Botswana’s economy stands out from the rest of Africa. Rating agency Standard & Poor’s recently downgraded Botswana’s credit rating to BBB+ following COVID-19 impacts but it remains investment grade with one of the highest ratings on the continent. Moody’s rates Botswana’s credit even higher at A2 although with a negative outlook in the context of the current global downturn.
Botswana also has high levels of
All this means that Botswana should be able to attract investment into its power sector. However, with financiers and major investors increasingly turning away from coal, the nation should prioritise solar power. The International Energy Agency is calling for nations to invest in clean energy as a way to boost jobs and revitalise economies in the wake of COVID-19.
There is ambition for solar power in Botswana, but progress has been slow, and the country has fallen behind many other African nations. The BPC is expected to finally sign a deal for the long-delayed development of 100MW of solar before the end of the year.
However, momentum behind Botswanan solar may now be building. Following the issuance of generation licences to the country’s first IPPs, much of the latest interest in further generation licenses is coming from solar investors.
Power tariffs increasing significantly
Botswana has an important opportunity to take advantage of the declining cost of solar power to reduce the cost of power generation and the need for power subsidies and tariff increases.
BPC has recently increased power tariffs by 22% in order to boost revenues and reduce the need for further government subsidies to cover its losses. BPC’s highly unreliable coal-fired power units are making the utility reliant on expensive power imports.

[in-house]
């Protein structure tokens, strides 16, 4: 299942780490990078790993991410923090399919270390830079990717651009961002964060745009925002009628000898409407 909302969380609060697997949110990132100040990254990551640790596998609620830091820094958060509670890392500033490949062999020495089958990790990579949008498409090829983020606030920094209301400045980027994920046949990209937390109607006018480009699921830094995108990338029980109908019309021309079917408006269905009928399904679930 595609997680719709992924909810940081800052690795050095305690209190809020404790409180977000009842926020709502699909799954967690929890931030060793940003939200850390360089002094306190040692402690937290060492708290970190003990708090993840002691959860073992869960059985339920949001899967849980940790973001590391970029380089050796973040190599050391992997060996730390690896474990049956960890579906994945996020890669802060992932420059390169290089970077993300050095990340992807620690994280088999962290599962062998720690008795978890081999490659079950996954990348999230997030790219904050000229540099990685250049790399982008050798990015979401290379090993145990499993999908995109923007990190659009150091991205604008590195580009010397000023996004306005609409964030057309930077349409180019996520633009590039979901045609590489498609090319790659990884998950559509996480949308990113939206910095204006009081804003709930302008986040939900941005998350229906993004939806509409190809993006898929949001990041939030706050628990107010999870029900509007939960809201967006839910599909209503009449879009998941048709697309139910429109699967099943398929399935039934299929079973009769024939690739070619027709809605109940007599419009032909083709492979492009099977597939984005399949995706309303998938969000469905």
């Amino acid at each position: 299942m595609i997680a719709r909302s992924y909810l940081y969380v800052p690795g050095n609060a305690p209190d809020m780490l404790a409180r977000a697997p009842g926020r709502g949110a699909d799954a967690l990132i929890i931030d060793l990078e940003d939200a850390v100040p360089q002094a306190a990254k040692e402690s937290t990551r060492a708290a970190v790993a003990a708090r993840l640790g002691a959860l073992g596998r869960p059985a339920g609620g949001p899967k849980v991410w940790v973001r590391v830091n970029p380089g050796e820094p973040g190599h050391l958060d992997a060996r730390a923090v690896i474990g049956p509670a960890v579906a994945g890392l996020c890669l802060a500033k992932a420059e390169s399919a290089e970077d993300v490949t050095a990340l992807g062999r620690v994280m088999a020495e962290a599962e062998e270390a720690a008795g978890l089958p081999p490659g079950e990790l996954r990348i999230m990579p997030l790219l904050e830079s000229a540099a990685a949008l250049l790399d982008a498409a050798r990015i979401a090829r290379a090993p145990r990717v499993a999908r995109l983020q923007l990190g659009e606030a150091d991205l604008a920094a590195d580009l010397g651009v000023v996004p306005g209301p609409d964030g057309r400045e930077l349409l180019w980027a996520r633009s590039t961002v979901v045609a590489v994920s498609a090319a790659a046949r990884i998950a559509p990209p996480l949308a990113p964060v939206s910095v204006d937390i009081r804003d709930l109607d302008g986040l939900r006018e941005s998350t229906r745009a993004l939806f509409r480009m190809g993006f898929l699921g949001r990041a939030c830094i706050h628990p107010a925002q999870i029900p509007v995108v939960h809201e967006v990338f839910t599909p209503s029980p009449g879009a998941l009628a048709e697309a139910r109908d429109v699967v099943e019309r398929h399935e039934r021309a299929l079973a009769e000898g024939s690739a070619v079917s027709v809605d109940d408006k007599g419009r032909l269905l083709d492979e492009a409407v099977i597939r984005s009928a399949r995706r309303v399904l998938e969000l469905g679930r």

Reliance on expensive coal-fired power plants goes hand in hand with the need for tariff or subsidy increases in developing nations. Indonesia’s state-owned power utility has seen its misguided reliance on new coal IPPs lead to the need for rapidly escalating government subsidies which may reach US$7.2bn in 2021. Bangladesh is also seeing power subsidies increase significantly, a trend set to continue if it relies on coal- and LNG-fired power into the future as planned.
At last year’s World Economic Forum in Cape Town, Botswana’s President Mokgweetsi Masisi stated that he wanted the nation to embrace the fourth industrial revolution whilst diversifying its economy away from dependence on diamonds.
Moving from a net power importer to a net power exporter makes a lot of sense for Botswana. However, creating a “modern Botswana” won’t be achieved by developing the expensive coal power technology of the last century.
A truly modern approach would involve the prioritisation of solar power to meet domestic power needs followed by exports to Botswana’s neighbours who will be in need of further power supply as they recover from the COVID-19 slump.
The ever-declining cost of solar power can help BPC lower power tariffs which in turn can help support businesses and jobs across the nation.
The global economic downturn caused by COVID-19 means that refocussing future power plans towards modern technology to help revitalise the economy is more important than ever.
Botswana has many investment advantages over other African nations – it should fully utilise them to lead the continent towards power systems of the 21st century.
*Simon Nicholas is an Energy Finance Analyst with the Institute for Energy Economics and Financial Analysis. The Institute’s mission is to accelerate the transition to a diverse, sustainable, and profitable energy economy